Then as time went on, I noticed my tummy troubles worsening again… I had frequent waves of nausea and my bowel movements became significantly more irregular. I had lots of diarrhea. Like lots of it. And suddenly, eating wheat didn’t feel quite so worth it anymore. Not that I’ve cut it out… yet. I mean I want to get through the holidays first because baked goods. I make mean gluten-free desserts and all but it’s tough when you’re eating at other people’s houses, you can’t expect them to cater to your needs. But I do plan to stop eating gluten again come January. I don’t quite know what to make of my symptoms. It seems like I can very, very occasionally eat gluten (like maybe one every month or two?). But eating it on the reg – yeah, it’s not pretty.
So I’ve been pretty annoyed recently by all the people and marketing against the gluten-free diet. I mean, I guess it’s against people making a fad of not eating gluten but also not really educating themselves on the matter. I’ve read all sorts of info on the gluten subject, like that there is no such thing as gluten intolerance or that many people who cut out gluten replace it with foods that are not any better. Still another article said that people really can’t digest gluten and gluten sensitivity is a thing and in fact, some people with gluten sensitivity can eat some gluten. So it’s understandable that some people might jump on the gluten-free bandwagon without entirely researching the issue. And maybe some of them are being naive but why do other people care?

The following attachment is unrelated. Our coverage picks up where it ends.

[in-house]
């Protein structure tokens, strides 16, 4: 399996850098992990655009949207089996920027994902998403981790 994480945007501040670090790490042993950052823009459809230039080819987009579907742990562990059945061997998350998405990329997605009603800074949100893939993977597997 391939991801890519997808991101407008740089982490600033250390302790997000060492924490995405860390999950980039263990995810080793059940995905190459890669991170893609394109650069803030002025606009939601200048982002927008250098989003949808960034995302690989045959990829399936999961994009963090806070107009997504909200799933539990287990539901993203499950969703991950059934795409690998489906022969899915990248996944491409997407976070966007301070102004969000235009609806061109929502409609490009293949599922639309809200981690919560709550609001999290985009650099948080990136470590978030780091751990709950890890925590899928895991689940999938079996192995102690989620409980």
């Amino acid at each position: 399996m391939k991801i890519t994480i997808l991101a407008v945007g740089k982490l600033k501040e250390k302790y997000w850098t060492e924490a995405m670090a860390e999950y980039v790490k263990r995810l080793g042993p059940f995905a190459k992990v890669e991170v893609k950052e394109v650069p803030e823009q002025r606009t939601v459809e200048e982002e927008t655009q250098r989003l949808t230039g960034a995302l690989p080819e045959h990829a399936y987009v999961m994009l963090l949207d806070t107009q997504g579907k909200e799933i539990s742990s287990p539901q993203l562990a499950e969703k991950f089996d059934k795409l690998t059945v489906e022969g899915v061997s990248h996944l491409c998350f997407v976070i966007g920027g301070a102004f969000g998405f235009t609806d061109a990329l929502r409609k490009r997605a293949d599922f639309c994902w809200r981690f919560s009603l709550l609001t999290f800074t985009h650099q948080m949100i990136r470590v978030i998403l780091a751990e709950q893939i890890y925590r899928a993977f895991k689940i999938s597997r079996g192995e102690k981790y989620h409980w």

Recently, I’ve seen shirts and bumper stickers that say “I love gluten.” And it just feels like it’s rubbing it in my face. I love gluten too – but it doesn’t love me. Instead, it gives me frequent nausea and worst of all, frequent and explosive diarrhea. Like really explosive, like all over the toilet diarrhea and I feel like I need to shower afterwards (again, I told you this post is disgusting). I don’t have that experience when I largely cut gluten out of my diet. Is it psychosomatic? I don’t know. Is it a even a real thing to be able to tolerate gluten on occasion? I don’t know. But I also don’t really care. If I can not have explosive diarrhea, I’m going to do what it takes (or seems to take) to not have it.
So fuck your “gluten pride”. You are so lucky to not have symptoms like I do. You are so lucky to not have Celiac. You’re lucky you don’t have to pay extra for your food and not think so darn much about what you’re doing every week and then how you need to prepare your meals. If your stomach lets you eat just about anything, you’re lucky. Even luckier if your metabolism lets you eat just about anything. So why do you care if I choose not to eat gluten, even if I never was diagnosed with Celiac? And if you do care that much, maybe you’d like to hear more about my explosive diarrhea and other strange bowel phenomenons. Believe me, I have plenty of stories and your anti-gluten-free propaganda is about as welcome to me as I’d guess my yucky poop stories are to you.
If you love gluten and it loves you back, enjoy it. It is much better that way.